«In a land forgotten by God, one day the Gods arrived». Start like this the documentary film «Semidei» which retraces half a century of history by telling the story of the two mysterious warriors who re-emerged from the sea of Riace in 1972, after two thousand years spent underwater. Sixty hours of production and a stay of 22 out of 24 days in Calabria, with a small Roman interlude. All this to represent that myth which, right from the start, surrounded the two figures “who appeared very dark in a clear sea” and to collect testimonies full of passion such as that of Nuccio Schepis, the restorer from Reggio who lived in close contact with the two statues in the laboratory set up in the Monteleone room of Palazzo Campanella. And today she says: “They were one of the greatest gifts that life gave me.”
«Semidei» crosses the territories of Reggio, Riace, Monasterace, Gioia Tauro and Roccella and also crosses cultural and social challenges, such as the guerrillas for the capital and the Cutro tragedy, collects interviews, unpublished documents, direct testimonies. But, at the same time – perhaps because “the emergency recovery of the statues did not allow a complete underwater exploration of the sea” – it leaves several questions for posterity: “Are there only two statues?”; «what happened to spears and shields?»; “Was Mariottini the first to find them, as the court ruled in 1978, putting an end to a judicial dispute?”.
The cinematographic project produced by Palomar Mediawan and created with the support of the Calabria Region and the Calabria Film Commission Foundation fits into this thin thread between the past and a future perhaps yet to be written, on the occasion of the celebrations dedicated to the 50th anniversary of the discovery of the Riace Bronzes. Written by Armando Maria Trotta, Giuseppe Smorto, Massimo Razzi and Fabio Mollo, and directed by Fabio Mollo (from Reggio, born in 1980) and Alessandra Cataleta, «Semidei» it was presented as a world premiere at the Giornate degli Autori at the Venice Film Festivalin the «Venetian Nights» section to land, in December, at the Francesco Cilea theatre and give life to a path of reflection and discussion between the students of the province of Reggio and the protagonists.
«I am deeply grateful to Fabio Mollo and Alessandra Cataleta for having been able, with their art, to make the Riace Bronzes speak, making us understand the still current meaning of a work from two thousand five hundred years ago. The Bronzes are stupendous and technically unattainable – admits the professor and archaeologist from Reggio Daniele Castrizio, who also formulated a hypothesis on who the two warriors represent -, but we cannot stop at their aesthetic use, especially when they represent the calling card of Calabria and Magna Graecia in front of the whole world. The two masterpieces from Riace, understood as part of the group of the Fratricides of Pythagoras of Reggio, are a hymn to peace, to the futility of conflicts between brothers, of civil struggles, of wars between the poor”. Castrizio relaunches: «Even if Eteocles and Polynices are two negative characters, because they gave in to pride and the desire for power, they were beautifully created, a triumph of harmony and symmetry, for an important reason: they could have constituted the defensive wall impassable of their homeland, the heroes who could not be defeated, the pride of the Thebans, but annihilated themselves by fighting against each other; their enormous potential has turned against the city and its people. Tiresias’ prophecy always comes true, as Augustus and Constantine understood, and as happens even today, from Ukraine to the tormented Near East: if two brothers fight each other, there can be no winner, but everyone loses.”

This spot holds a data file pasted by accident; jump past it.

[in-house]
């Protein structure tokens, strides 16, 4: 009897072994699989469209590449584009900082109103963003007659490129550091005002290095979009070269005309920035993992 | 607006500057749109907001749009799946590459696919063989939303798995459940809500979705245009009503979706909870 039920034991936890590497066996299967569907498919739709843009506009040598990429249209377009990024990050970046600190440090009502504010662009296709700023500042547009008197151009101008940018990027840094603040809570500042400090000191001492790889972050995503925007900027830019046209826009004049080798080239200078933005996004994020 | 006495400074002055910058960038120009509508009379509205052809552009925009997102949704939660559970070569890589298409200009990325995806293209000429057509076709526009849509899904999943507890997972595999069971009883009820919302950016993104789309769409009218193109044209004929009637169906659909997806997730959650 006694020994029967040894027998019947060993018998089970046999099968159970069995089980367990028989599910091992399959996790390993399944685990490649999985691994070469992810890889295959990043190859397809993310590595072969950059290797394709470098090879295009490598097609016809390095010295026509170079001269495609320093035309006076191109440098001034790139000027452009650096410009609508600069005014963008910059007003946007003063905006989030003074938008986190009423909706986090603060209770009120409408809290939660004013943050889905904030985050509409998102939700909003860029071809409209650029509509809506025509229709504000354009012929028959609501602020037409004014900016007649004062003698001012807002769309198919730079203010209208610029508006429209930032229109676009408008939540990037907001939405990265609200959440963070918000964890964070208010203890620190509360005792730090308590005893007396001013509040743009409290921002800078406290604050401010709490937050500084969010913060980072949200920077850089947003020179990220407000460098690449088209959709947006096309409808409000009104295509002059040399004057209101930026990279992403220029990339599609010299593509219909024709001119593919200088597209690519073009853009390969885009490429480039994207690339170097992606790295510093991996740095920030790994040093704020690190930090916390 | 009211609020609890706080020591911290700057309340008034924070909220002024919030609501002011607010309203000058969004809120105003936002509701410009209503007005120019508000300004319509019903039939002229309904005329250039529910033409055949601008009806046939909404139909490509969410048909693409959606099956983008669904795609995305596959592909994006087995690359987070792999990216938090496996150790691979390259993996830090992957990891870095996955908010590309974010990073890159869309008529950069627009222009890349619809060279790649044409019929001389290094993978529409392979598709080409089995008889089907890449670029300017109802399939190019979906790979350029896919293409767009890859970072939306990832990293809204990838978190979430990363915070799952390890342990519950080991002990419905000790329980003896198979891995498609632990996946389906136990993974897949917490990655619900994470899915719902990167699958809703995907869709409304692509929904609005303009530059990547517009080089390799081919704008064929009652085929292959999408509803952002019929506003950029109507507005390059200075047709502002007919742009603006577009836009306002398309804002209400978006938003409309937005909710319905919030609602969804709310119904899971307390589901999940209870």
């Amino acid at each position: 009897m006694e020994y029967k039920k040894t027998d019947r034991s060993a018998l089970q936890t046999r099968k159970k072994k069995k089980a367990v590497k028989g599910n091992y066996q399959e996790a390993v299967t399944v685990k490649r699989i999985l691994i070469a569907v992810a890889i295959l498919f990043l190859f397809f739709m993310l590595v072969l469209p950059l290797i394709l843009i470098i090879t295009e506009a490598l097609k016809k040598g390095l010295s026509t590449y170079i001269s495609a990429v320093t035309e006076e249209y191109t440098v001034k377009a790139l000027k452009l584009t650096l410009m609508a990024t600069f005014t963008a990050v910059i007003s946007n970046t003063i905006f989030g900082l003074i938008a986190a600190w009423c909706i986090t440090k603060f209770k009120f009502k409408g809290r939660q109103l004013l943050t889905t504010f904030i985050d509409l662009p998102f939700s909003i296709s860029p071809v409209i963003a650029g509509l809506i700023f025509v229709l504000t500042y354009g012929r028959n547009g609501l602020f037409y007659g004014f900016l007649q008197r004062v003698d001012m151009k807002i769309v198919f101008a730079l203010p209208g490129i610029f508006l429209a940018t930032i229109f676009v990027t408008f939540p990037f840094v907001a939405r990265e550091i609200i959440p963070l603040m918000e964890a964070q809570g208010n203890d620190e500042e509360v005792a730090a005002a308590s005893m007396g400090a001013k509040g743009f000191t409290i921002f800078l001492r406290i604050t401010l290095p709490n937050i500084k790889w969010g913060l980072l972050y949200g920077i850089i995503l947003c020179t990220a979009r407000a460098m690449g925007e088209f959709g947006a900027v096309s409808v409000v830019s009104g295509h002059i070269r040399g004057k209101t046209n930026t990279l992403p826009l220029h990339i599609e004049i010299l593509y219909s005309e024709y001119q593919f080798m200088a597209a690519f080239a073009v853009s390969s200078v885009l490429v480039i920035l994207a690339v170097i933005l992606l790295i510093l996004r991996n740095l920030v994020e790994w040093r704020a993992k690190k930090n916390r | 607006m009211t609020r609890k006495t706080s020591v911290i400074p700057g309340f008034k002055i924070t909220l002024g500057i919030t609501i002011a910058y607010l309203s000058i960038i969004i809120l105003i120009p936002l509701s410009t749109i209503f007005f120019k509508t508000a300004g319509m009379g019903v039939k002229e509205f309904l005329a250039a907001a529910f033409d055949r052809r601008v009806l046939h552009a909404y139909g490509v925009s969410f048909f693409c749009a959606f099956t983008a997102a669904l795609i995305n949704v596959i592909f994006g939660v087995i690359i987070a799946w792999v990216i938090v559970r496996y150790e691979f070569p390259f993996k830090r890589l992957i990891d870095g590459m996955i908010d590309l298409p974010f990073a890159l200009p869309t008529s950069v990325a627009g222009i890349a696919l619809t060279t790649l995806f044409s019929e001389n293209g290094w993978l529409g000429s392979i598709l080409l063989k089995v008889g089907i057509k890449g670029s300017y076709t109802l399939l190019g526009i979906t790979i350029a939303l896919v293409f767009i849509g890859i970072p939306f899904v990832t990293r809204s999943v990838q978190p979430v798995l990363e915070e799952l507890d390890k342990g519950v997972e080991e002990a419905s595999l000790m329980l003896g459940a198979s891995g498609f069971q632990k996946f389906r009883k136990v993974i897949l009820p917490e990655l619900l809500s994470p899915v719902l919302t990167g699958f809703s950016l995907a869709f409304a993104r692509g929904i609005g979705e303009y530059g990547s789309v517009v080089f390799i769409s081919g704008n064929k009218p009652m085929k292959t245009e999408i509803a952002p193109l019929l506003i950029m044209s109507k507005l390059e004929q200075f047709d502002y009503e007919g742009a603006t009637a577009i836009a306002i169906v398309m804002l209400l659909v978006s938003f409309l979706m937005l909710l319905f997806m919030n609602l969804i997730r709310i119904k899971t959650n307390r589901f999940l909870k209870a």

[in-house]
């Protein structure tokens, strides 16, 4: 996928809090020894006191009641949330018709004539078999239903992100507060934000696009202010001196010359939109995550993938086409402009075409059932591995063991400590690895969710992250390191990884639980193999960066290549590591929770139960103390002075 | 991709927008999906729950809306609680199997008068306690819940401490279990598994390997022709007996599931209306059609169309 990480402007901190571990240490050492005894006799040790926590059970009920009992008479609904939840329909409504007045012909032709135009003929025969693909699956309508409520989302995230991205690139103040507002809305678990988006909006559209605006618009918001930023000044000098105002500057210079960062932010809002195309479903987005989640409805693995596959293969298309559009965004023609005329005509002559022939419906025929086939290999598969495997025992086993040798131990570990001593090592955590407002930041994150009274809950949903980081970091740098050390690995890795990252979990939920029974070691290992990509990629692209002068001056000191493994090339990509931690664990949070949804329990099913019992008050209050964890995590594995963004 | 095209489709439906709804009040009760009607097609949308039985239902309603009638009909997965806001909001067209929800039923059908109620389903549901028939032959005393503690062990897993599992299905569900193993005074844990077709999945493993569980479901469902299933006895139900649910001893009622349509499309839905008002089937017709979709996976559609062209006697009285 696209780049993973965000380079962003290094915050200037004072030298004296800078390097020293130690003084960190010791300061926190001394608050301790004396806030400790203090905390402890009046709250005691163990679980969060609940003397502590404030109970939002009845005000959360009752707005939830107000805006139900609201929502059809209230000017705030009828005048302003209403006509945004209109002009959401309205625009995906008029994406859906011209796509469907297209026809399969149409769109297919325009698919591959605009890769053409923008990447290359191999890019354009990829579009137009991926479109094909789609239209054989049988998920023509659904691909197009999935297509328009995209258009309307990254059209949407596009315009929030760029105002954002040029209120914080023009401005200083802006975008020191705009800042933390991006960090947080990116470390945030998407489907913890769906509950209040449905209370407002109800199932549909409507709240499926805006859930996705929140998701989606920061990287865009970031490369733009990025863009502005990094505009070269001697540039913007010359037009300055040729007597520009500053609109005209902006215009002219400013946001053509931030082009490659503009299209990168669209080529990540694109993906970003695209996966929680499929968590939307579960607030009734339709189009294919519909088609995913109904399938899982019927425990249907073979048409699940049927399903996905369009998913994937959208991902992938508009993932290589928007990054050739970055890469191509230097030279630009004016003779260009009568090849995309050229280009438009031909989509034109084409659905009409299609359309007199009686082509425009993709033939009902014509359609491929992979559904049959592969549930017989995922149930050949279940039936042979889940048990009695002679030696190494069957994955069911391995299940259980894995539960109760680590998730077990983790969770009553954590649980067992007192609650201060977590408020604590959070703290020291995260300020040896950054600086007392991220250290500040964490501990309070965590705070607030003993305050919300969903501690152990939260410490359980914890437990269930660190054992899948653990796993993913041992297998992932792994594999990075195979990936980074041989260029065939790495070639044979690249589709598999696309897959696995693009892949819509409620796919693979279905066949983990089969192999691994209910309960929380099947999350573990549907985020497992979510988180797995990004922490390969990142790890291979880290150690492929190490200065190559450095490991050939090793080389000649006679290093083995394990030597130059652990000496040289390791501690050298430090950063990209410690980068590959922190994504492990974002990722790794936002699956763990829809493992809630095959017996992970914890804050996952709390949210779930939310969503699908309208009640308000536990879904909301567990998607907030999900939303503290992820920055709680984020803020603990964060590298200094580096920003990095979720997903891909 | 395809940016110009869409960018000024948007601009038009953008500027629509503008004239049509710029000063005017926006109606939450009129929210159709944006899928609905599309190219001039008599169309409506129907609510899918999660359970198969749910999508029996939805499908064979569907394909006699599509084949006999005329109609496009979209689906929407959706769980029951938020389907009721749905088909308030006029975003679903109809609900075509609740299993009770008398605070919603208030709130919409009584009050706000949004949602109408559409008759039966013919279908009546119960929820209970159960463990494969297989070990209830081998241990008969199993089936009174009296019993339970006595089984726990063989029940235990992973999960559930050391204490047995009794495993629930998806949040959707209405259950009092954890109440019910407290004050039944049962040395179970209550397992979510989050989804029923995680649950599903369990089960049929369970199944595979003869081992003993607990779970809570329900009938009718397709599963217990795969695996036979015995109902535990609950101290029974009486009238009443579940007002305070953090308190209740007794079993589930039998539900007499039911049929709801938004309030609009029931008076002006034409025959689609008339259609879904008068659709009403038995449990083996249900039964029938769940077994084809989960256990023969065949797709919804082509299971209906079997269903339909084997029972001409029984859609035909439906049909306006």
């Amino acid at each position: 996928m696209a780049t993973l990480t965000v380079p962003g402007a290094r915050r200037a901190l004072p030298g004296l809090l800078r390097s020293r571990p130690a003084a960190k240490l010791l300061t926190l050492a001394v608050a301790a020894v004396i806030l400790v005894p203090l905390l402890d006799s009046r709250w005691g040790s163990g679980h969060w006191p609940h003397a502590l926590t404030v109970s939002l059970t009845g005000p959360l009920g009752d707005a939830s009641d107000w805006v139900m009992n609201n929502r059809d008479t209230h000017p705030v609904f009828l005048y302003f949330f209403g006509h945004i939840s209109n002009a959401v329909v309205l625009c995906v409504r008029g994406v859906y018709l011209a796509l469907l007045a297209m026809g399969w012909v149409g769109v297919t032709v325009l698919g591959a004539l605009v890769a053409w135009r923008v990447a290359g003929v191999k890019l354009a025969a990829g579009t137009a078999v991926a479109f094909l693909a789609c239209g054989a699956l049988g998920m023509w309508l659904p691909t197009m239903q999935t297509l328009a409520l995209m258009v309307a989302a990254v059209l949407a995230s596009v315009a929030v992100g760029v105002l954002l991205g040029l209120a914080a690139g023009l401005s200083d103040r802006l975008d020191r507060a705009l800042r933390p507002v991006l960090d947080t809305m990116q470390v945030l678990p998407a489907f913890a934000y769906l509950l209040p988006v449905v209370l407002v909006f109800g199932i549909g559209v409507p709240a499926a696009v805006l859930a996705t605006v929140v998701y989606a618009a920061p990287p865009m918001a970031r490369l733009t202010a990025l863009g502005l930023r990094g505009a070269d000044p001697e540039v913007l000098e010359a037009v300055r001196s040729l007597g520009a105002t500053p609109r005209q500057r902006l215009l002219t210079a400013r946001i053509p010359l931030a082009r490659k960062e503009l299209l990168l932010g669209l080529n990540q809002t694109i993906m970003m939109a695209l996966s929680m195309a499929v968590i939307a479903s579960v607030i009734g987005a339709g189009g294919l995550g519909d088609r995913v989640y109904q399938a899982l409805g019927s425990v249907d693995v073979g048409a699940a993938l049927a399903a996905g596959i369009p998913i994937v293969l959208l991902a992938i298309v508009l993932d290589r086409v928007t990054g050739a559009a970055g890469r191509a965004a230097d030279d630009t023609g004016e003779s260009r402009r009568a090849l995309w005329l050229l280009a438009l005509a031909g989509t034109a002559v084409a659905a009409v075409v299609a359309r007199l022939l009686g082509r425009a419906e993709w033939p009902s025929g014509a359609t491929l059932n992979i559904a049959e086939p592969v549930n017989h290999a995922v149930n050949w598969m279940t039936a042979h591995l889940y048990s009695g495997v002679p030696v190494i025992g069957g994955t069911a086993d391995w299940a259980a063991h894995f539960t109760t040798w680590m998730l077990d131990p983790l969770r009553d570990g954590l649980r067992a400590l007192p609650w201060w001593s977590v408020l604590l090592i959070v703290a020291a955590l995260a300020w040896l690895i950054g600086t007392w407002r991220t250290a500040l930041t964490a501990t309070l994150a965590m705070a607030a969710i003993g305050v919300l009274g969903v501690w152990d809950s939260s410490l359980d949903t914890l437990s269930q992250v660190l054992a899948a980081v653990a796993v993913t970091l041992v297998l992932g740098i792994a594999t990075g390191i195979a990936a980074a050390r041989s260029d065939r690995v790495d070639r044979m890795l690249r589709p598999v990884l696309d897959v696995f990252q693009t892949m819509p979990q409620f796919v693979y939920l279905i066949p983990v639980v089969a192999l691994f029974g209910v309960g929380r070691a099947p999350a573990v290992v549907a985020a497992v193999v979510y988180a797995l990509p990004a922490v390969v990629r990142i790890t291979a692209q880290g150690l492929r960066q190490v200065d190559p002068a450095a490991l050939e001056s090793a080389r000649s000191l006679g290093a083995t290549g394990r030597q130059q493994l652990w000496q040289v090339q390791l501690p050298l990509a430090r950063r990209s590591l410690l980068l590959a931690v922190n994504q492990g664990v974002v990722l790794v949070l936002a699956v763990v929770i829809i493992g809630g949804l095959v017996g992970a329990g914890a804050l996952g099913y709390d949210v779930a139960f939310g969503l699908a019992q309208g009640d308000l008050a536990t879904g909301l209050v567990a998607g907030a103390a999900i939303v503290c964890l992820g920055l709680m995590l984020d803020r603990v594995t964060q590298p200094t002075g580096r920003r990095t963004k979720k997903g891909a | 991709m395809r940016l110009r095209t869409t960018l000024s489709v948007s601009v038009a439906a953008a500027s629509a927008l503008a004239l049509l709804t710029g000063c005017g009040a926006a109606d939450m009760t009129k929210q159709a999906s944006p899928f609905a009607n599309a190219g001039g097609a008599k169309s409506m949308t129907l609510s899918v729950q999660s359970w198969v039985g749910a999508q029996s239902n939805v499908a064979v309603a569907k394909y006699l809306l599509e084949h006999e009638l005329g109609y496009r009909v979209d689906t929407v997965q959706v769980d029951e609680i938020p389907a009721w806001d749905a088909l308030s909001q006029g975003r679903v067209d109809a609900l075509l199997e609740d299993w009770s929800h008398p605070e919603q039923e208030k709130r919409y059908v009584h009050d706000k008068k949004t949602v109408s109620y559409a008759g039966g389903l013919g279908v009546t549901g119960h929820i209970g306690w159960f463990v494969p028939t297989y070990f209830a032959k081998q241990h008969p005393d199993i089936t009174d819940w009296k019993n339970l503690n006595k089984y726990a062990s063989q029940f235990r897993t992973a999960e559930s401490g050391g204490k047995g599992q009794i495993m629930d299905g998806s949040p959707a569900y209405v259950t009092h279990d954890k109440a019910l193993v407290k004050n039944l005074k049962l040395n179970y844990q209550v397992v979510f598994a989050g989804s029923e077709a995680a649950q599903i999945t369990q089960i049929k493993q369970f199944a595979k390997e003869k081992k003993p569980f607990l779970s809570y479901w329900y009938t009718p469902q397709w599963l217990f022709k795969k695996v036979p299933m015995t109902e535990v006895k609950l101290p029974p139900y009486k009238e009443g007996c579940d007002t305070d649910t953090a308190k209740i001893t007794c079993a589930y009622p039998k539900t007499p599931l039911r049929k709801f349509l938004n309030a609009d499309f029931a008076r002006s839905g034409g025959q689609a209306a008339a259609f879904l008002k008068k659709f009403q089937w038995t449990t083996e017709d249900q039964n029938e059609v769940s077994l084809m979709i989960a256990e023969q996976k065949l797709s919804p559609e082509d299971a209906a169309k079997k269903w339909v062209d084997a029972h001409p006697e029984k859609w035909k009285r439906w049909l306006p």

«The Bronzes were an obsession of mine in Reggio – he begins Giuseppe Smorto, journalist and writer, former deputy director of Repubblica –; two years ago I wrote a story together with Massimo Razzi in which, in truth, the story was that of a return from Australia; instead, then, the film became above all the story of some of the remaining ones, told in the style of Vito Teti. And the first remaining ones are the Bronzes. I worked on two characters – Smorto further underlines –. First of all Stefano Mariottini, the man who discovered them. It wasn’t easy to convince him, he was burned by the controversies, it took us six months. Then he opened up: I like to remember that for 40 years he continued to collaborate with the Superintendence. The other character is Daniele Castrizio, this strange figure of an Orthodox priest, this eternally enthusiastic and dissatisfied professor, suffering from bronzite. The directors were wonderful: Fabio Mollo and Alessandra Cataleta shot for sixty hours, and I don’t rule out that something else could arise from these images. In every scene there is a reference, the images are wonderful. “Semidei” is very well finished and – Smorto assures – will take the Bronzes and Reggio around the world».